The oesophagus is the muscular pipe that carries food from the mouth to the stomach.Barrett's oesophagus is a condition characterised by changes in the cells liningthe lower oesophagus. Barrett's oesophagus is closely associated with gastro-oesophageal reflux disease (GORD), a condition where the stomach's contents rise up from the stomach into the oesophagus. Food mixed with the stomach's digestive acids can irritate and damage the oesophagus. Recurrent entry of these liquids leads to the changes in the oesophageal lining called dysplasia. Barrett's oesophagus is a pre-cancerous condition however, it can occasionally lead to oesophageal cancer.
Barrett's oesophagus usually doesn't cause specific symptoms. People with GORD may experience a variety of symptoms includingheartburn, a bitter or sour taste in the mouth, trouble swallowing, nausea, dry cough or wheezing, regurgitation of food, hoarseness or change in voice and chest pain.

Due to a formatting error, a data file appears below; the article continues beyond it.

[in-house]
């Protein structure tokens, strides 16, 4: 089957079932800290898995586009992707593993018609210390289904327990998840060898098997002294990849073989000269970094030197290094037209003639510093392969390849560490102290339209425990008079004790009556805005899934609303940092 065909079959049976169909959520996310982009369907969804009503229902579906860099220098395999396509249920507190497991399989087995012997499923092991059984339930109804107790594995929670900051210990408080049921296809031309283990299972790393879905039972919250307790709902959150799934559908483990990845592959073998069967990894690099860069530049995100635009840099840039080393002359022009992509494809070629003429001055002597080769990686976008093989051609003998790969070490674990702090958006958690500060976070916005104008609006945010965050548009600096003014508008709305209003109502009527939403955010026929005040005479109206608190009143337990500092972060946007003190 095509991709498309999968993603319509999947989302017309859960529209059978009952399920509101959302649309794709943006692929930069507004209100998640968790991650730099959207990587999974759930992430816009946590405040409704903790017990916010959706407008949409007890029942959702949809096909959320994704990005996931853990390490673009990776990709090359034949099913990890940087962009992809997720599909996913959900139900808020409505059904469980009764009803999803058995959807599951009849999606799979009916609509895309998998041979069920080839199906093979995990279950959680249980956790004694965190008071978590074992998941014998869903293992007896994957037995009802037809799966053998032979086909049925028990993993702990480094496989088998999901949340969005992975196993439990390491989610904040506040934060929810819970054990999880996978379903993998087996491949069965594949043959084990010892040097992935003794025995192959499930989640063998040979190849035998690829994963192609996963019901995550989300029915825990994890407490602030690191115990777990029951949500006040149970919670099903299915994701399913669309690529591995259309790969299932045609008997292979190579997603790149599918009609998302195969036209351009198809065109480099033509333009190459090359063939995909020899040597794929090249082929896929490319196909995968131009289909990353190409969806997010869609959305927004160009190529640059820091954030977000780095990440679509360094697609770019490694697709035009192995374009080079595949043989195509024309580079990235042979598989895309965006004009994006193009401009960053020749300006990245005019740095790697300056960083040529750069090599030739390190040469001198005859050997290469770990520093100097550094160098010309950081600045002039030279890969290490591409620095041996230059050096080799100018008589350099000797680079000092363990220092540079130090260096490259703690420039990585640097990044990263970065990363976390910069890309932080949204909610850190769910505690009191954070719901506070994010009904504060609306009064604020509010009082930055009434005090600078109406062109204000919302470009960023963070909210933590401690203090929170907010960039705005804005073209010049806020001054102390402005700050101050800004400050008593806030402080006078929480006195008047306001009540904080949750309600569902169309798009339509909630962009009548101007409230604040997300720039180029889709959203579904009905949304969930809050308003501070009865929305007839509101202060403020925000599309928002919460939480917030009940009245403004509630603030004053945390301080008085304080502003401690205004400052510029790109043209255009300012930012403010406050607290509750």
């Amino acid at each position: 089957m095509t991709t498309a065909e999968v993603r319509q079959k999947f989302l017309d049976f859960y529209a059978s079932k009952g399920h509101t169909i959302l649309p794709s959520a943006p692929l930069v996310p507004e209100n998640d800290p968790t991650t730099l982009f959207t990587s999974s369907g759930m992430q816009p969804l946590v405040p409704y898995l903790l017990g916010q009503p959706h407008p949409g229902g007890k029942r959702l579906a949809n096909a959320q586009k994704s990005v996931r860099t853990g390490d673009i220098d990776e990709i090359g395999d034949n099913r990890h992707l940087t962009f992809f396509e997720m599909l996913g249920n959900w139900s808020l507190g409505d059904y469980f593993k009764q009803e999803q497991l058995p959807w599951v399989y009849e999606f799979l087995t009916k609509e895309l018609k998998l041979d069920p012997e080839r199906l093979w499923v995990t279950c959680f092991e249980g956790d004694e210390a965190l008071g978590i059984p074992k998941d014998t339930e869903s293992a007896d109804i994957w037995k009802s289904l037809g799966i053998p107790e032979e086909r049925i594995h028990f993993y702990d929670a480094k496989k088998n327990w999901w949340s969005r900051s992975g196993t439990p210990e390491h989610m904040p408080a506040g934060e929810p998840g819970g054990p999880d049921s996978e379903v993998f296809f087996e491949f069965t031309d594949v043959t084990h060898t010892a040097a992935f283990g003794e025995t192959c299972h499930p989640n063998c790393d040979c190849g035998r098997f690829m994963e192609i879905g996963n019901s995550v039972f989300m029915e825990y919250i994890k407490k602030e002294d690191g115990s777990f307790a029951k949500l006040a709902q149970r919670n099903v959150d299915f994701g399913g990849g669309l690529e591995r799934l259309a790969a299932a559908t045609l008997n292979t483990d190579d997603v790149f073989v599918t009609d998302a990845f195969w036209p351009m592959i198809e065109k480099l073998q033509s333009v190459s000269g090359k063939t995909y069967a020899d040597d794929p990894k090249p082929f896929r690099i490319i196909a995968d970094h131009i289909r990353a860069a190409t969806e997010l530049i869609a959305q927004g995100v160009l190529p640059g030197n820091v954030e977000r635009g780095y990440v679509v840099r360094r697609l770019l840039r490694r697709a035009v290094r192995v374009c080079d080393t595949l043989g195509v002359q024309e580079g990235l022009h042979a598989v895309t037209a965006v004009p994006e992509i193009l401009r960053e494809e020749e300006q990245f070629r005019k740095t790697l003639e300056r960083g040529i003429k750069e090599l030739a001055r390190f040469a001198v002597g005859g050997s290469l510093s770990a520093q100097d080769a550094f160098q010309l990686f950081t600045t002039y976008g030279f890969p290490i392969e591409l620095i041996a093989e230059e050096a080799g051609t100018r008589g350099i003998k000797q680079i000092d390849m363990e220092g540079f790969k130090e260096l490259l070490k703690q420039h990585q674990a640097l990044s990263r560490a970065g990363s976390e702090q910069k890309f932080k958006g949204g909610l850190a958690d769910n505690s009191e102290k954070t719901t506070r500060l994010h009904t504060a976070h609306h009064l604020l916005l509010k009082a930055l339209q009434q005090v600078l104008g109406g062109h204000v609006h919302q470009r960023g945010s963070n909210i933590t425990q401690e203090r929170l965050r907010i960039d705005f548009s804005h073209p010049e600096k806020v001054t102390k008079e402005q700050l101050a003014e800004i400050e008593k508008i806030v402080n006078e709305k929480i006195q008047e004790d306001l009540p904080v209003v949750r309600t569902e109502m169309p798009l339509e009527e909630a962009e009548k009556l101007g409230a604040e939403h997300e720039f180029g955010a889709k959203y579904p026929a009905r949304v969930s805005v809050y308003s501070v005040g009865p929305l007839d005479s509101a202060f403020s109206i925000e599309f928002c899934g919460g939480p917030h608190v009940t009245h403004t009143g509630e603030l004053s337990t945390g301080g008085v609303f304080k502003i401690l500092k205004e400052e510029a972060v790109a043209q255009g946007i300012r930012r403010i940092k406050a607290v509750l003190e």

Anendoscopic examination of the oesophagus is recommended for people with severe gastro-oesophageal reflux symptoms. Endoscopy allows the doctor to examine the inside of your oesophagus, stomach and portions of the intestine with an instrument called an endoscope, a thin flexible telescope. The diagnosis of Barrett's oesophagus is based on the presence of p ink coloured tissue lining the lower oesophagus. A biopsy (sample of tissue studied under the microscope) may show dysplastic changes in the cells lining the lower oesophagus.
The treatment options for Barrett's oesophagus include
- GORD treatment:
- Antacids: over-the-counter medicines that provide temporary relief to heartburn and indigestion by neutralizing acid in the stomach
- Other medications: PPI (Proton pump inhibitors) drugs reduce the production of acid in the stomach
- Surgery: Fundoplication
- Surveillance or Monitoring: If you have been diagnosed with Barrett's oesophagus, your doctor may advise you to undergo endoscopy and biopsy at frequent intervals to monitor the condition.
- Surgery: Oesophagectomy refers to the removal of the affected part of the oesophagus.
Other treatments include laser therapy, radiofrequency ablation and photodynamic therapy (PDT).